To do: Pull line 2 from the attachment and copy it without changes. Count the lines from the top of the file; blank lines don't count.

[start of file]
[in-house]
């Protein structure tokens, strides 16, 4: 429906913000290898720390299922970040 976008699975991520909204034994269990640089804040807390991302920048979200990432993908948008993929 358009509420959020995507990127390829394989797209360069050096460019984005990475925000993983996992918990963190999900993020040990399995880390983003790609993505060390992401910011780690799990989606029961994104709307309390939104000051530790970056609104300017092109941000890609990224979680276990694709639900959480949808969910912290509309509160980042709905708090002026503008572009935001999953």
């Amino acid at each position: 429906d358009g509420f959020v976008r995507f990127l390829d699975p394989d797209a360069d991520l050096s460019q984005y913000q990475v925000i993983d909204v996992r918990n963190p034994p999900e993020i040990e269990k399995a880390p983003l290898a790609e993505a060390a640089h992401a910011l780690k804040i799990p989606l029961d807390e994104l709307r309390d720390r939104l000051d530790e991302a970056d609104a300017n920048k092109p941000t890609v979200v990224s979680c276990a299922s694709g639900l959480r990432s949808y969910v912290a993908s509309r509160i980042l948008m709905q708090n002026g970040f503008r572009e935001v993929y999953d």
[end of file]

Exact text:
């Protein structure tokens, strides 16, 4: 429906913000290898720390299922970040 976008699975991520909204034994269990640089804040807390991302920048979200990432993908948008993929 358009509420959020995507990127390829394989797209360069050096460019984005990475925000993983996992918990963190999900993020040990399995880390983003790609993505060390992401910011780690799990989606029961994104709307309390939104000051530790970056609104300017092109941000890609990224979680276990694709639900959480949808969910912290509309509160980042709905708090002026503008572009935001999953």